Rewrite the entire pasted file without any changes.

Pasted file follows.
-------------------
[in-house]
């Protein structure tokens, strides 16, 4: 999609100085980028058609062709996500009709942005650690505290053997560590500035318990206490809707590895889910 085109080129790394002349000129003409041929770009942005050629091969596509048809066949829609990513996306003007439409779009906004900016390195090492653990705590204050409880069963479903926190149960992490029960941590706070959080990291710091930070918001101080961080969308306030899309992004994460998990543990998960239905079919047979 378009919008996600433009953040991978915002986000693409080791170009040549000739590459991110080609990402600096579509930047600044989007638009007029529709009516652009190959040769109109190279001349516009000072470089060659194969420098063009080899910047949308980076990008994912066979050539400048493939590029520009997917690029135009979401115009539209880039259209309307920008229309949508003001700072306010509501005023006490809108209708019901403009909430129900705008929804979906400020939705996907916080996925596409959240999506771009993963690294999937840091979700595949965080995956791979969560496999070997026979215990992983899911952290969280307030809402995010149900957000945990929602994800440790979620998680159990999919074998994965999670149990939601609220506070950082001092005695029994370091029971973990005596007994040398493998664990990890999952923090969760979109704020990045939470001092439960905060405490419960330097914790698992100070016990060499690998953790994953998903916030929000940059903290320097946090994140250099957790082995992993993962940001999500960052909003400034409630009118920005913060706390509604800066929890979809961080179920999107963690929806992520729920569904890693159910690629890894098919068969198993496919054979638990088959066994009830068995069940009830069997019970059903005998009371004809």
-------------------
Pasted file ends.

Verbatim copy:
[in-house]
């Protein structure tokens, strides 16, 4: 999609100085980028058609062709996500009709942005650690505290053997560590500035318990206490809707590895889910 085109080129790394002349000129003409041929770009942005050629091969596509048809066949829609990513996306003007439409779009906004900016390195090492653990705590204050409880069963479903926190149960992490029960941590706070959080990291710091930070918001101080961080969308306030899309992004994460998990543990998960239905079919047979 378009919008996600433009953040991978915002986000693409080791170009040549000739590459991110080609990402600096579509930047600044989007638009007029529709009516652009190959040769109109190279001349516009000072470089060659194969420098063009080899910047949308980076990008994912066979050539400048493939590029520009997917690029135009979401115009539209880039259209309307920008229309949508003001700072306010509501005023006490809108209708019901403009909430129900705008929804979906400020939705996907916080996925596409959240999506771009993963690294999937840091979700595949965080995956791979969560496999070997026979215990992983899911952290969280307030809402995010149900957000945990929602994800440790979620998680159990999919074998994965999670149990939601609220506070950082001092005695029994370091029971973990005596007994040398493998664990990890999952923090969760979109704020990045939470001092439960905060405490419960330097914790698992100070016990060499690998953790994953998903916030929000940059903290320097946090994140250099957790082995992993993962940001999500960052909003400034409630009118920005913060706390509604800066929890979809961080179920999107963690929806992520729920569904890693159910690629890894098919068969198993496919054979638990088959066994009830068995069940009830069997019970059903005998009371004809």